This week it’s a mixed bag of airport delay stories as well as stories about economics and the future of airports. Here’s our overview:
- Chennai’s flooded airport
- Economics of aviation capacity
- Flights grounded at Dublin Airport due to storm
- Airbus plans to change how we board planes
It was on Wednesday when we first heard of this story from India, reported in the Economic Times: With no end to rains in Chennai and water logging on the runway, the Airports Authority of India has suspended operations in the city’s airport until noon on Sunday.
Chennai airport (MAA) is closed since Tuesday night. The authority had initially suspended operations until Thursday morning, but after a review it decided to extend it to Sunday, said a senior AAI official, who did not want to be named. On Wednesday, the AAI evacuated about 1,500 passengers, who were stuck at the airport. “People could not leave because the road outside the airport is submerged in knee-deep water. We have arranged for six buses to evacuate passengers,” said the official.
Yesterday then India Today reported that domestic passenger flight services from Chennai airport is likely to begin from 6AM Sunday as the water level has receded considerably. Decision on resumption of night services at the airport will be taken on Sunday, officials of Airports Authority of India said. While flood water has receded from the main runway, a large part of the airport is still submerged.
Moving on to a different story that we found in The Economist this week, titled The economics of aviation capacity – do hub airports boost growth? The story was timed to coninside with the expected decision from the UK’s Conservative government in regards whether or not to build a 3rd runway at London Heathrow Airport (LHR). As with pretty much all stories from The Economist this one is well explained and comes with a strong opinion towards one side. Basically the news magazine suggests that the additional economic benefits of a city having direct links to lots of destinations has been overstated, compared with just adding more capacity. It certainly is an interesting read and if the author is right, the British government will go ahead with the LHR expansion.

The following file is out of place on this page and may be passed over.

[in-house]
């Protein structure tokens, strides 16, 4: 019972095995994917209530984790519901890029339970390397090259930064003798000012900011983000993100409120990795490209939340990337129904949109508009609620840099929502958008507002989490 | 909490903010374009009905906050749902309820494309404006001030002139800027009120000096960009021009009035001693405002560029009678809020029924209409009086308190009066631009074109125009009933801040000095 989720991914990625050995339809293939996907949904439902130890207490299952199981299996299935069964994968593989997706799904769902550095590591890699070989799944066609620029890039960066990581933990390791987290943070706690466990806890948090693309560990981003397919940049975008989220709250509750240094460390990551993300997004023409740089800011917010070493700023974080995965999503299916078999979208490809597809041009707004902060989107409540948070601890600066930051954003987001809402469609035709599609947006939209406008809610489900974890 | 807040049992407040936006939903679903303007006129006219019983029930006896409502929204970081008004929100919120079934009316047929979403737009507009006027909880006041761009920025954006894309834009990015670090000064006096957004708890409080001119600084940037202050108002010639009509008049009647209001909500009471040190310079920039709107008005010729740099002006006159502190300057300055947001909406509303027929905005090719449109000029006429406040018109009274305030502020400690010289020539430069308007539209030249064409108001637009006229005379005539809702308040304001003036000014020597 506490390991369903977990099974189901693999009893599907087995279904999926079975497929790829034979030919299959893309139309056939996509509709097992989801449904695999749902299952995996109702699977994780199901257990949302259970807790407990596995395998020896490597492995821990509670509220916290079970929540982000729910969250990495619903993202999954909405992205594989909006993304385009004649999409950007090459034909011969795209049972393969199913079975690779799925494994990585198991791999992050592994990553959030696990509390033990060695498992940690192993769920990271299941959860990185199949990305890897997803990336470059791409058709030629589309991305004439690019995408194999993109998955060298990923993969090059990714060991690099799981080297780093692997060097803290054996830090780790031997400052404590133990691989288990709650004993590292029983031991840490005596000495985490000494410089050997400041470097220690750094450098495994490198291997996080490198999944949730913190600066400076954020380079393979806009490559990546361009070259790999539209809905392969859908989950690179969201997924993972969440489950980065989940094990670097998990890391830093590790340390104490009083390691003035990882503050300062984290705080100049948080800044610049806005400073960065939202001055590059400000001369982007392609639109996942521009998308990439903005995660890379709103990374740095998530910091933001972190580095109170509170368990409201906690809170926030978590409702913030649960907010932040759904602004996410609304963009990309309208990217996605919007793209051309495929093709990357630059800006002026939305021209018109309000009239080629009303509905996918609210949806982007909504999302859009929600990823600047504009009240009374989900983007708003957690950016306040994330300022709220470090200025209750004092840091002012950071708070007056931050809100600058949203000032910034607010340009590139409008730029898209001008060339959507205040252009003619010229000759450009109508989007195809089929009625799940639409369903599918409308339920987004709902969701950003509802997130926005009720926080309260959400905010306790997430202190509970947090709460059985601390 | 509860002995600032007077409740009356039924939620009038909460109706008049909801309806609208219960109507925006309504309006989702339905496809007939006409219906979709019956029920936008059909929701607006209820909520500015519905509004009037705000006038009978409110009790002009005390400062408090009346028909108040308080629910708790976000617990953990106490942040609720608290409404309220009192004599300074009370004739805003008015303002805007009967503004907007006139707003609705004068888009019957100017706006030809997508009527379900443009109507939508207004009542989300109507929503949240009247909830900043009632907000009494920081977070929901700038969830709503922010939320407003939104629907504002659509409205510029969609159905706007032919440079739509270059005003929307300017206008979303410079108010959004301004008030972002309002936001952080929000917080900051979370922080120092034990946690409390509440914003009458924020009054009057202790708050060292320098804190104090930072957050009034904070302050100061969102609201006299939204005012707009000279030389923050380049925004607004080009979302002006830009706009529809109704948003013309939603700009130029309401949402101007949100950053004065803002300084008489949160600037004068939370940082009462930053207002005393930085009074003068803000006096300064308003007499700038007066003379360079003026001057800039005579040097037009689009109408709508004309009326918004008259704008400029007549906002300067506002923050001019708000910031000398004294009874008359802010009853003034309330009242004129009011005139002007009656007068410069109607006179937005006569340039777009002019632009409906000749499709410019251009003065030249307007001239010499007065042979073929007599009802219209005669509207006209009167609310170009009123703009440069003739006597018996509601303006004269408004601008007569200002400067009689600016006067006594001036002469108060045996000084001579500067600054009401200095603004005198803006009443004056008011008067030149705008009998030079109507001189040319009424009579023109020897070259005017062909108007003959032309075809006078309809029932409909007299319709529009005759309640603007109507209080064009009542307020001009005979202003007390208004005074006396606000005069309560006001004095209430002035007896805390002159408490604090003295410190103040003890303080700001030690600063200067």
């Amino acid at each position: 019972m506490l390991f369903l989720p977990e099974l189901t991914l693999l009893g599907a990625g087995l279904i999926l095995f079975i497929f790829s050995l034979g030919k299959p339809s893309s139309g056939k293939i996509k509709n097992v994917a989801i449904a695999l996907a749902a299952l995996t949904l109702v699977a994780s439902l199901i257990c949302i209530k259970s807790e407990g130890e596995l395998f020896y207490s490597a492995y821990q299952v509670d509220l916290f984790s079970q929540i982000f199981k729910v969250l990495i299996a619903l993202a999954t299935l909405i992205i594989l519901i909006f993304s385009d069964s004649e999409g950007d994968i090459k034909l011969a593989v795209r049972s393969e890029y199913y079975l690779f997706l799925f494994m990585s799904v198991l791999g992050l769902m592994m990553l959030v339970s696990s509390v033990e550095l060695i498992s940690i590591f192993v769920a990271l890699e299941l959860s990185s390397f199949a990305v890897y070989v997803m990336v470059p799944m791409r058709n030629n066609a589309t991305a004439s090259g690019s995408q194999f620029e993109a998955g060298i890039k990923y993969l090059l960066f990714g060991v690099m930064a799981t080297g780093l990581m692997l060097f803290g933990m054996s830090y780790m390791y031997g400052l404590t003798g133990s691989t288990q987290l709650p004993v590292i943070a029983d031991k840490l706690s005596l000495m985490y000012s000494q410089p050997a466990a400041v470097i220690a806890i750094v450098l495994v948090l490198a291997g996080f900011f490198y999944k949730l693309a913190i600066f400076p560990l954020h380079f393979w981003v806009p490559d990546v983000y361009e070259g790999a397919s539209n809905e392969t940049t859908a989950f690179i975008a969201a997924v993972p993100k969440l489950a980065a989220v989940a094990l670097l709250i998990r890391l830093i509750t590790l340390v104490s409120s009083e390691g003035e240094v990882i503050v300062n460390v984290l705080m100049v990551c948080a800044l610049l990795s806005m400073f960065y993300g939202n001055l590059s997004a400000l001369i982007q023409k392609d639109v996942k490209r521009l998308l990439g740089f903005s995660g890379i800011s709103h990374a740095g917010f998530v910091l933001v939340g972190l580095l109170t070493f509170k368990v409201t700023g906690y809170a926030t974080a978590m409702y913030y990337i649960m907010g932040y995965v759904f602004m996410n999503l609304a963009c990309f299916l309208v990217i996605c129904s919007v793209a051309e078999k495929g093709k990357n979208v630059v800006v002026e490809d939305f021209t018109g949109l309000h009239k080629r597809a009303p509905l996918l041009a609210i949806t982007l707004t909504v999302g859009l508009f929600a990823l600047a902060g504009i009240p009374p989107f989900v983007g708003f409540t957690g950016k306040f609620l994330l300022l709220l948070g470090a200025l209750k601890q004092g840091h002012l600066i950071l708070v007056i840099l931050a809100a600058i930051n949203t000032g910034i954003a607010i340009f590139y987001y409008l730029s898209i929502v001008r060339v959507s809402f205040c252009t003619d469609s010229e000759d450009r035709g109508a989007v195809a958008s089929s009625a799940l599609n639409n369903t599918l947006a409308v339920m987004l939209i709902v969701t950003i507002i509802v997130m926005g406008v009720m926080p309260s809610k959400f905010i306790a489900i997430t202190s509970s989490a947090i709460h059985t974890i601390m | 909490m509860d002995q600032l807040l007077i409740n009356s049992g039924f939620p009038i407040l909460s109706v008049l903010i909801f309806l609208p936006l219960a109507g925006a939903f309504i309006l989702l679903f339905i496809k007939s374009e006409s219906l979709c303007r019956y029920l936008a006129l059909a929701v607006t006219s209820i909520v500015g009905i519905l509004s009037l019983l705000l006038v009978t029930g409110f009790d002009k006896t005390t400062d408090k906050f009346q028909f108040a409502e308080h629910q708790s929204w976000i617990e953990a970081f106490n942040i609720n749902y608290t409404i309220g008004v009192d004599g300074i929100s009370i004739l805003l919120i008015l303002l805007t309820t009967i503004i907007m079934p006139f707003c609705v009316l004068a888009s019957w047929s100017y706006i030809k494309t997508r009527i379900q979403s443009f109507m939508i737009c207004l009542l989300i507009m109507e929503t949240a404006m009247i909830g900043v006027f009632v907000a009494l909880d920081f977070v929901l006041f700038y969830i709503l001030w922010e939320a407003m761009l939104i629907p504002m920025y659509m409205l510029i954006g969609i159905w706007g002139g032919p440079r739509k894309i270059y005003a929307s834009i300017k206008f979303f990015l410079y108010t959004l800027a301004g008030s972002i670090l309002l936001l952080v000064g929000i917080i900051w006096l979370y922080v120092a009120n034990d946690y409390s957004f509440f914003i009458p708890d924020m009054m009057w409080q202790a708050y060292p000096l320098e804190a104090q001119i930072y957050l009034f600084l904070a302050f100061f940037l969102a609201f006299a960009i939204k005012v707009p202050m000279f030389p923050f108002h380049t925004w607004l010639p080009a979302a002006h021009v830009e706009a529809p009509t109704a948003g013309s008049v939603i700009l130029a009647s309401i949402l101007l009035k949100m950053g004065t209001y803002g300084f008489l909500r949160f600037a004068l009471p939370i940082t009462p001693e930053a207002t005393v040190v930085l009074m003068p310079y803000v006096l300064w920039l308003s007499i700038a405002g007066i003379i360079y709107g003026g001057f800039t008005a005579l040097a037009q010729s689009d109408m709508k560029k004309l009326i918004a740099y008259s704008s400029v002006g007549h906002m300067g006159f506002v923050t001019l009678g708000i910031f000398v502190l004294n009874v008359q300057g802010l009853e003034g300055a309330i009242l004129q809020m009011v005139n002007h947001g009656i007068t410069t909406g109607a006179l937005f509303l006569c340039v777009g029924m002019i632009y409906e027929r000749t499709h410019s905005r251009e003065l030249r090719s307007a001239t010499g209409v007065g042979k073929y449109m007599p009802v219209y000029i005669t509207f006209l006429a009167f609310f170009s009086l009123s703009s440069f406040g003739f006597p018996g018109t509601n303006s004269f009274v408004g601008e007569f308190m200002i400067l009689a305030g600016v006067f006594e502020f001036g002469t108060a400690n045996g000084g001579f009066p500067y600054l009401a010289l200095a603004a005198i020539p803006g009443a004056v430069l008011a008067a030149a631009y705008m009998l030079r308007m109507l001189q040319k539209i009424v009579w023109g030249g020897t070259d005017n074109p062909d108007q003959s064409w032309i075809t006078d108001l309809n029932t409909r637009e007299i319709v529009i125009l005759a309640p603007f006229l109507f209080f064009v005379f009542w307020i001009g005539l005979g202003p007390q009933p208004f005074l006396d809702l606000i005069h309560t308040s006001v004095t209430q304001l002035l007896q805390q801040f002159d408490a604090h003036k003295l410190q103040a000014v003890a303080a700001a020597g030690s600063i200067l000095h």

Over to Ireland where this week wasn’t the best for travellers as the Standard reported that UK and international flights have been cancelled from Dublin Airport (DUB) because of grim weather conditions. Storm Desmond has swept northern areas of the UK and Ireland, with the Met Office issuing flood warnings across the country. In a statement on its website, the airport said: “A number of flights have been cancelled as a result of strong winds caused by Storm Desmond. Among the grounded flights are scores of RyanAir services.
And to finish off the week – we found an exciting ‘future of airports’ story. This time it came from Business Insider via Yahoo! Travel: Airbus has just been granted a patent for a wild new way to try to speed up boarding on planes:
[Drawing from Airbus via United States Patent and Trademark Office]
Here’s how it works. On normal planes, passengers line up to board and shuffle in one at a time. It’s inefficient and pretty time-consuming. The plane manufacturer Airbus thinks it has a new way of doing things — and it requires a revolution in plane design. Airbus suggests detaching the passenger cabin altogether, instead loading passengers in a specially designed bay in the airport. Once fully loaded, the plane can taxi into the bay, ready to receive its passengers. The passengers can then be lowered into place — like an articulated truck, or a shipping container — and the plane is good to go. As soon as the compartment is removed, a plane would be ready to make another flight, with no need to wait for cleaning or luggage unloading. It would also make it easy for any plane to carry freight cargo when required.
What do you think, will this become reality one day?
That’s all for this week – safe travels!